In 2021, several new variants of the severe acute respiratory syndrome coronavirus 2 (SARS-CoV-2) emerged and spread throughout the world. Some of these new variants include the Alpha, Beta, Gamma, Delta, Lambda, and Eta strains.
The Rapid Spread of the Alpha Variant
While the SARS-CoV-2 Alpha variant was first detected in the United Kingdom, it quickly spread to other countries around world. In fact, by mid-January 2021, the Alpha variant was detected in twelve states in the United States of America. Simultaneously, this variant had also become the dominant circulating strain in Israel, where it accounted for more than 90% of new cases.
Upon detection of the Alpha variant in Israel, the country intensified its surveillance as well as prioritized rapid vaccination. Although the Alpha variant strain was reported to be more transmissible than the original SARS-CoV-2 strain, there have been conflicting reports on whether this variant is also deadlier than the wild type strain.
To this end, in a recent study published on the pre-print server medRxiv,* researchers analyzed the coronavirus disease 2019 (COVID-19) data obtained from Israel to determine whether the Alpha variant led to a higher fatality rate.
How was the Study Carried Out?
In the current study, the researchers analyzed data published by the Israel Ministry of Health from March 1, 2020, to February 28, 2021.
Calculation of crude mortality rate was done by summing the deaths divided by the total population of Israel. Additionally, case-fatality rates were calculated weekly to minimize all weekend under-reporting biases.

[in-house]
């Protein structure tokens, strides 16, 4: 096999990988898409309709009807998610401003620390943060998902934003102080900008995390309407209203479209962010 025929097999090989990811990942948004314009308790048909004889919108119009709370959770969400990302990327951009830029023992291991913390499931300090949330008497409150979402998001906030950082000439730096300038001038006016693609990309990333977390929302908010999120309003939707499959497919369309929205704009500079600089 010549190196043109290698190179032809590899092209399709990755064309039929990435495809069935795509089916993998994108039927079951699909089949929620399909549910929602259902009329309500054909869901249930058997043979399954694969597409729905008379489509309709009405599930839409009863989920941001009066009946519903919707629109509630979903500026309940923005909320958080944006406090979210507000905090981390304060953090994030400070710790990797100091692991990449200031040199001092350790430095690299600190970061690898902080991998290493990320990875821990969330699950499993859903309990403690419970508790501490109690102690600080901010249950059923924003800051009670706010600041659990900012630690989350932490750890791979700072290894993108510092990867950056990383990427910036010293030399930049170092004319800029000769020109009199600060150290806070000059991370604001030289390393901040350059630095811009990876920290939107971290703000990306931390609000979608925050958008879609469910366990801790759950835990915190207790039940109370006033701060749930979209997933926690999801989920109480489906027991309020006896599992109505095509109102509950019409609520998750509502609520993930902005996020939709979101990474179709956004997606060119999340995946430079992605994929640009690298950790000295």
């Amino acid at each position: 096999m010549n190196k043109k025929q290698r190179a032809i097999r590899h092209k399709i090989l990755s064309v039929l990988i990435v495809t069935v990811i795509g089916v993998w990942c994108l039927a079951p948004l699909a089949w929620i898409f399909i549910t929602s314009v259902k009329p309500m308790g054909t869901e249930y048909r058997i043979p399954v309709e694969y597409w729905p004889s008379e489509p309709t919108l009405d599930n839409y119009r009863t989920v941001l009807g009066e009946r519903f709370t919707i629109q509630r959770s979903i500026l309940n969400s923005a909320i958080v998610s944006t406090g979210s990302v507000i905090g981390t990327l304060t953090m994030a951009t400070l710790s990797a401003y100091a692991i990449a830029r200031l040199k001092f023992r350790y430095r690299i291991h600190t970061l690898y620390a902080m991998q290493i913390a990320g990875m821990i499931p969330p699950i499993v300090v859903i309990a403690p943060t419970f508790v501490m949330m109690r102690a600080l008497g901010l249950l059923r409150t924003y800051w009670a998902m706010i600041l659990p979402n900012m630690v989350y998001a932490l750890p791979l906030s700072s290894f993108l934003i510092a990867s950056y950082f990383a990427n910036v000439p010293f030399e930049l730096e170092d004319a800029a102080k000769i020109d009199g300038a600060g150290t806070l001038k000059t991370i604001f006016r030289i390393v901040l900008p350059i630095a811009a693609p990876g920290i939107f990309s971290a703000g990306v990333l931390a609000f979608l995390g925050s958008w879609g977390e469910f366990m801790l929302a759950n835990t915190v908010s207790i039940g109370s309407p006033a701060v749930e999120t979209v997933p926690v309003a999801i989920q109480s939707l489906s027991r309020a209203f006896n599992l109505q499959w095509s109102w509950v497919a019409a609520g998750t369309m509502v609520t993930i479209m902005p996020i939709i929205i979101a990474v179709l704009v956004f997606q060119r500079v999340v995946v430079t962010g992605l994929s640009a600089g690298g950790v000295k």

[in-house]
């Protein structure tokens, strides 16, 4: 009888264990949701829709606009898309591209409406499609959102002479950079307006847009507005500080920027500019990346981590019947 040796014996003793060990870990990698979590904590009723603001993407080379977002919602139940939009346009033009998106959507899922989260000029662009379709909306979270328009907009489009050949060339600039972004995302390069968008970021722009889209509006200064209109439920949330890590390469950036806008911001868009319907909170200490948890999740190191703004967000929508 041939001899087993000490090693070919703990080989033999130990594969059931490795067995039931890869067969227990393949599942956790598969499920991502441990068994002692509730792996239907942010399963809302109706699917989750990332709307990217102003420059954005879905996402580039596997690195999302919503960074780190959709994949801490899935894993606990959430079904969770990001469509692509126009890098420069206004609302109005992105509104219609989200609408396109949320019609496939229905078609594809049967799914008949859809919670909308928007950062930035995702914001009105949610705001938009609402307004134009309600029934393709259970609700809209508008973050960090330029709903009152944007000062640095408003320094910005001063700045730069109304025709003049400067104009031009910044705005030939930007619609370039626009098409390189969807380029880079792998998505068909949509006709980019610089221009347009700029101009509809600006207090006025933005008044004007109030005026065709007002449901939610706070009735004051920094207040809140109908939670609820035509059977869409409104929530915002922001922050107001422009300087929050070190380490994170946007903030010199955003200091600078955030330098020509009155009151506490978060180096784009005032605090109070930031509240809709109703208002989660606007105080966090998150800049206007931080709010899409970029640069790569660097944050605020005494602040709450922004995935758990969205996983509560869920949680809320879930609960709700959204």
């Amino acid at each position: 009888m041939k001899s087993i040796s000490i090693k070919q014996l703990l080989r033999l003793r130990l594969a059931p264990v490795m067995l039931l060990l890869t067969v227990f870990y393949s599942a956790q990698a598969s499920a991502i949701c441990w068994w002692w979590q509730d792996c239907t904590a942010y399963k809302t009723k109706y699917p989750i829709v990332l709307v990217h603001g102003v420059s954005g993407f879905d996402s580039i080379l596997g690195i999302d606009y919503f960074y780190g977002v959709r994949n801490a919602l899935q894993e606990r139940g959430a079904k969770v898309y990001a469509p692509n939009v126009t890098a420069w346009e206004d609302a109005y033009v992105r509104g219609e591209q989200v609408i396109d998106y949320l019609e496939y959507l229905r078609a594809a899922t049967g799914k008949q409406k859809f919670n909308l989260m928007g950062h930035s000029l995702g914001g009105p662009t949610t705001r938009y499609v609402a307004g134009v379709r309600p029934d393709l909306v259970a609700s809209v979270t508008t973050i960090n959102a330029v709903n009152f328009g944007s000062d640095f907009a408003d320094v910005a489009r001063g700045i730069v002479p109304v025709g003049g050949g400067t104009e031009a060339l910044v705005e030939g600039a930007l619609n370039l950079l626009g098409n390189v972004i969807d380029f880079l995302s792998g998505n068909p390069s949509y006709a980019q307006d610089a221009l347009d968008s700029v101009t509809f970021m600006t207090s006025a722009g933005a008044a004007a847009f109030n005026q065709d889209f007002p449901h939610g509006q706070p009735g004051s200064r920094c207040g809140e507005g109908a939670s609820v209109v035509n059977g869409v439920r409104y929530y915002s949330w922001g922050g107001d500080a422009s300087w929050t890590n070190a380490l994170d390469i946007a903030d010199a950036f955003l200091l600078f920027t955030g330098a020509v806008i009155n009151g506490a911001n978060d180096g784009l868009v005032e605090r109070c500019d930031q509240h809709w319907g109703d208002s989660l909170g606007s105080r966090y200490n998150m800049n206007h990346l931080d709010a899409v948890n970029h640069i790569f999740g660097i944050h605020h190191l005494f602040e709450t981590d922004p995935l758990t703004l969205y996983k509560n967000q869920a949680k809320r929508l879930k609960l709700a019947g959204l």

What did the Sstudy Find?
Case-fatality rates in Israel quickly rose during the start of the pandemic and peaked in May 2020.
On December 22, 2020, the Alpha variant was first detected in Israel. By January 2021, the Alpha variant quickly became the dominant circulating strain throughout this nation.
Despite the increasing dominance of the Alpha variant in 2021, case fatality rates were not found to rise. In fact, cumulative case-fatality rates were found to decrease from 1.25% in July 2020 to 0.74% at the end of March 2021.
Taken together, the emergence of the Alpha variant was associated with higher crude mortality rates and lower case fatality rates. The authors speculate that the changes in these rates are likely due to the more infectious but less deadly nature of the Alpha strain.
Publicly available data from many countries also showed that fatality rates did not rise above December 2020 levels, despite the rapid spread of the Alpha variant. In fact, fatality rates in Israel were found to be lower than those in the U.K. due to the presence of a much younger population.
In conclusion, the researchers stated that although the Alpha variant is more transmissible, it does not appear to be more deadly than the ancestral SARS-CoV-2 variant.
Moore, C. M., Sergienko, R., & Arbel, R. (2021). SARS-CoV-2 alpha variant: is it really more deadly? A population level observational study. medRxiv.